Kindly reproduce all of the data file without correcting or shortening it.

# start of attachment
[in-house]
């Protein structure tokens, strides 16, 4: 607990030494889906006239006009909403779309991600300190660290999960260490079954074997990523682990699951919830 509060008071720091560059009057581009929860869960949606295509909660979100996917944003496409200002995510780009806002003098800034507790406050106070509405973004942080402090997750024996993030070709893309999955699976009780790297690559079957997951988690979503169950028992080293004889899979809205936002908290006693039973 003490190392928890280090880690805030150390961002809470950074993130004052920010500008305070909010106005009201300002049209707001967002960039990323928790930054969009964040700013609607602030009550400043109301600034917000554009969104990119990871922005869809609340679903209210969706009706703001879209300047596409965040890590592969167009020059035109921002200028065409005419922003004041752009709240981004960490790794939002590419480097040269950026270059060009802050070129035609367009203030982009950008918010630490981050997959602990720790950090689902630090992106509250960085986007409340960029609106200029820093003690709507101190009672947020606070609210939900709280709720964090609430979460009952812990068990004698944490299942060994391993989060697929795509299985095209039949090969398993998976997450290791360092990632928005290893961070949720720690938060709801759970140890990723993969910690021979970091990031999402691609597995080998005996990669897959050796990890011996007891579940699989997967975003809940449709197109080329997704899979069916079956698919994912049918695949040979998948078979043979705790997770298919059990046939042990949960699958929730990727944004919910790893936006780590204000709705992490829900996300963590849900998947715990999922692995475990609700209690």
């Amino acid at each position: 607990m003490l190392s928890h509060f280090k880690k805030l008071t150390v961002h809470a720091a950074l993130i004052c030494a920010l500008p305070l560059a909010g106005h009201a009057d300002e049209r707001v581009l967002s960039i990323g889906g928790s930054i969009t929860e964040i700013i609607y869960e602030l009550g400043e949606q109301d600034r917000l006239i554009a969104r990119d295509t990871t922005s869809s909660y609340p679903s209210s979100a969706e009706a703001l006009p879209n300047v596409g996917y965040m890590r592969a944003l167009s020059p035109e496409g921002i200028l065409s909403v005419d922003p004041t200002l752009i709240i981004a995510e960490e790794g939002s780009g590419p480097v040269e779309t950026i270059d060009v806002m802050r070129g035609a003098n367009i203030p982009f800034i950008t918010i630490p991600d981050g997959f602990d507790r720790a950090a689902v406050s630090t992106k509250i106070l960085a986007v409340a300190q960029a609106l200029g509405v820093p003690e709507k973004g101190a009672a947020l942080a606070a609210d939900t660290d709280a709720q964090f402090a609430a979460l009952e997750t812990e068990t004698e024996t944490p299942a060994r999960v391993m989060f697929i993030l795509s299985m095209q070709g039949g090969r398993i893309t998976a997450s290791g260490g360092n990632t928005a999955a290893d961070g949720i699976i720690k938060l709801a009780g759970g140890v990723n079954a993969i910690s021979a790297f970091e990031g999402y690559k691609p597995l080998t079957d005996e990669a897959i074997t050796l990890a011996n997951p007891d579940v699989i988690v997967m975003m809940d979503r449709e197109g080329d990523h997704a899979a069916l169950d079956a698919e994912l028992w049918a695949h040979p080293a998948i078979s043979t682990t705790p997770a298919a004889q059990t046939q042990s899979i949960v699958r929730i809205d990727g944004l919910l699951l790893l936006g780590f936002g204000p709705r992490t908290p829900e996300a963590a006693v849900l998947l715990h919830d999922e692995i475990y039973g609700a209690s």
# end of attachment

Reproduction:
[in-house]
């Protein structure tokens, strides 16, 4: 607990030494889906006239006009909403779309991600300190660290999960260490079954074997990523682990699951919830 509060008071720091560059009057581009929860869960949606295509909660979100996917944003496409200002995510780009806002003098800034507790406050106070509405973004942080402090997750024996993030070709893309999955699976009780790297690559079957997951988690979503169950028992080293004889899979809205936002908290006693039973 003490190392928890280090880690805030150390961002809470950074993130004052920010500008305070909010106005009201300002049209707001967002960039990323928790930054969009964040700013609607602030009550400043109301600034917000554009969104990119990871922005869809609340679903209210969706009706703001879209300047596409965040890590592969167009020059035109921002200028065409005419922003004041752009709240981004960490790794939002590419480097040269950026270059060009802050070129035609367009203030982009950008918010630490981050997959602990720790950090689902630090992106509250960085986007409340960029609106200029820093003690709507101190009672947020606070609210939900709280709720964090609430979460009952812990068990004698944490299942060994391993989060697929795509299985095209039949090969398993998976997450290791360092990632928005290893961070949720720690938060709801759970140890990723993969910690021979970091990031999402691609597995080998005996990669897959050796990890011996007891579940699989997967975003809940449709197109080329997704899979069916079956698919994912049918695949040979998948078979043979705790997770298919059990046939042990949960699958929730990727944004919910790893936006780590204000709705992490829900996300963590849900998947715990999922692995475990609700209690």
């Amino acid at each position: 607990m003490l190392s928890h509060f280090k880690k805030l008071t150390v961002h809470a720091a950074l993130i004052c030494a920010l500008p305070l560059a909010g106005h009201a009057d300002e049209r707001v581009l967002s960039i990323g889906g928790s930054i969009t929860e964040i700013i609607y869960e602030l009550g400043e949606q109301d600034r917000l006239i554009a969104r990119d295509t990871t922005s869809s909660y609340p679903s209210s979100a969706e009706a703001l006009p879209n300047v596409g996917y965040m890590r592969a944003l167009s020059p035109e496409g921002i200028l065409s909403v005419d922003p004041t200002l752009i709240i981004a995510e960490e790794g939002s780009g590419p480097v040269e779309t950026i270059d060009v806002m802050r070129g035609a003098n367009i203030p982009f800034i950008t918010i630490p991600d981050g997959f602990d507790r720790a950090a689902v406050s630090t992106k509250i106070l960085a986007v409340a300190q960029a609106l200029g509405v820093p003690e709507k973004g101190a009672a947020l942080a606070a609210d939900t660290d709280a709720q964090f402090a609430a979460l009952e997750t812990e068990t004698e024996t944490p299942a060994r999960v391993m989060f697929i993030l795509s299985m095209q070709g039949g090969r398993i893309t998976a997450s290791g260490g360092n990632t928005a999955a290893d961070g949720i699976i720690k938060l709801a009780g759970g140890v990723n079954a993969i910690s021979a790297f970091e990031g999402y690559k691609p597995l080998t079957d005996e990669a897959i074997t050796l990890a011996n997951p007891d579940v699989i988690v997967m975003m809940d979503r449709e197109g080329d990523h997704a899979a069916l169950d079956a698919e994912l028992w049918a695949h040979p080293a998948i078979s043979t682990t705790p997770a298919a004889q059990t046939q042990s899979i949960v699958r929730i809205d990727g944004l919910l699951l790893l936006g780590f936002g204000p709705r992490t908290p829900e996300a963590a006693v849900l998947l715990h919830d999922e692995i475990y039973g609700a209690s």